When Brian Lenihan ushered Nama (National Assets Management Agency) into our lives in 2009, he – and others in authority – denied it was a bailout mechanism for failed builders and developers.
Nama, for those of you who might have been on an Antarctic expedition over the past year or two, is an official scam whereby the “bad” bank loans of Irish builders and developers where bought (with taxpayers’ money) for a sum that they might possibly be worth some time in the future. But won't be.
It means that stupid, greedy developers and speculators – with the collusion of dodgy bankers – who gambled and failed, will be rewarded by the public purse, rather than find themselves begging with no arse in their trousers beside every city centre ATM, as they might in the US for instance.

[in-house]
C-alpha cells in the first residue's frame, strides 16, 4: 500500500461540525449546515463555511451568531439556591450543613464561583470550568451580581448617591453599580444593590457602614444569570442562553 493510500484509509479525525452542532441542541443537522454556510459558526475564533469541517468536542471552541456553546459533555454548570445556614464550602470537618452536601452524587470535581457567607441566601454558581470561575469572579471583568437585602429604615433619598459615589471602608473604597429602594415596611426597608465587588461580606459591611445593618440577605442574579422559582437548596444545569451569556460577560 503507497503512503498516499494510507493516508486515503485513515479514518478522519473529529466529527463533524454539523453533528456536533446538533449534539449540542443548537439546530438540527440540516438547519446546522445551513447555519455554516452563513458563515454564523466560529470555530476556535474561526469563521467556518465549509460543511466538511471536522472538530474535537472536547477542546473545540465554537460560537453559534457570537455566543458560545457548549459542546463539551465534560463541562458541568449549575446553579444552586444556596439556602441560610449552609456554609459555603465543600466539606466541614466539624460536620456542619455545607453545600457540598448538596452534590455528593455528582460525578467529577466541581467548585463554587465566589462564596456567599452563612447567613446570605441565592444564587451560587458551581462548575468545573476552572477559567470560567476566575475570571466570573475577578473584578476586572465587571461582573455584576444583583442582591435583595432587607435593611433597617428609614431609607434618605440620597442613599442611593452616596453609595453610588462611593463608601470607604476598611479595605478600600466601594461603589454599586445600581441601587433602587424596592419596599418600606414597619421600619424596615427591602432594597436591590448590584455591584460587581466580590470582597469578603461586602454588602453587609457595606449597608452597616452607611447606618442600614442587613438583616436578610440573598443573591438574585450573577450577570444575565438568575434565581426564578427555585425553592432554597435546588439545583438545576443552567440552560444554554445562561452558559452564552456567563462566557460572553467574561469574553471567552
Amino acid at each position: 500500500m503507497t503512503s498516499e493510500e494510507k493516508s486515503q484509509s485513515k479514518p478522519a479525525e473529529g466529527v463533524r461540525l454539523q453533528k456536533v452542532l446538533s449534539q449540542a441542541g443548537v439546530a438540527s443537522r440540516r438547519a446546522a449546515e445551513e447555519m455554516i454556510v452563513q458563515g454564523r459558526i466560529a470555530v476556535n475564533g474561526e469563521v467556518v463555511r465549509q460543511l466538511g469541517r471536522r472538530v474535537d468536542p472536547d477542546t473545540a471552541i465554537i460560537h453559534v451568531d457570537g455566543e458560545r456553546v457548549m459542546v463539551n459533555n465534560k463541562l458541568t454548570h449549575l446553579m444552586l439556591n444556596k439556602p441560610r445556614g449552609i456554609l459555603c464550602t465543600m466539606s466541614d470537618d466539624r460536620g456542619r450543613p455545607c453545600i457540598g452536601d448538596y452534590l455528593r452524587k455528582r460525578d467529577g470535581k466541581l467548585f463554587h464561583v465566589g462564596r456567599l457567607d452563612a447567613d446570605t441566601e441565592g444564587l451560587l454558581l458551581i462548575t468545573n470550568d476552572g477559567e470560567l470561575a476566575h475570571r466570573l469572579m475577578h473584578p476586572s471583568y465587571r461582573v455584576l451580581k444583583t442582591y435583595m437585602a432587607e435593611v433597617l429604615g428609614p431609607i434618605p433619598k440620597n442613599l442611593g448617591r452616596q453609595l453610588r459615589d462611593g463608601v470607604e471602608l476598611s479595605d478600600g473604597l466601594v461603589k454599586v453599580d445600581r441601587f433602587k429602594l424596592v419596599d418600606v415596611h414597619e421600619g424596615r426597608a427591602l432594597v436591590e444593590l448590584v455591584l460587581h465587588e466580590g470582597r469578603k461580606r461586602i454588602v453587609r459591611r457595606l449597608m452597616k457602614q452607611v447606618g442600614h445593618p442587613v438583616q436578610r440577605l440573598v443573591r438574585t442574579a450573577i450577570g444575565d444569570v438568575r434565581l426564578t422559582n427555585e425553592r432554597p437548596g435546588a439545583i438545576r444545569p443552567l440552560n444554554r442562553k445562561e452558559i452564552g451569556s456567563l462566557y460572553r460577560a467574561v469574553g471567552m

That is not the Irish way, oh no. The Irish way is to pay them a “salary” of €200,000 a year. Here is a list, cogged from Daniel McConnell in the most recent Sindo, illustrating how we do things in Ireland.
HOW NAMA HAS BECOME A BUILDERS’ BAILOUT
Nama is paying at least two developers €200,000 and up to 120 others between €70,000 and €100,000 a year in salaries.
Nama admits it is now realistically only chasing the amount it paid for loans – €31 billion – and not the original €78 billion amount.
Nama is now willing to pay bonuses, potentially worth millions, to developers on all “profit” made above what it paid for loans.
Nama has allowed €2bn to cover legal and other advisory fees during its 10-year lifespan.
Nama is currently paying about €100,000 a day on financial and legal experts according to its latest report.
Nama remains a secret society, and is not accountable under the Freedom of Information Act.
122 senior people at NTMA/Nama are being paid more than €100,000. Nama CEO Brendan McDonagh’s salary is €430,000.
The difference is we’re Irish, as the slogan goes.
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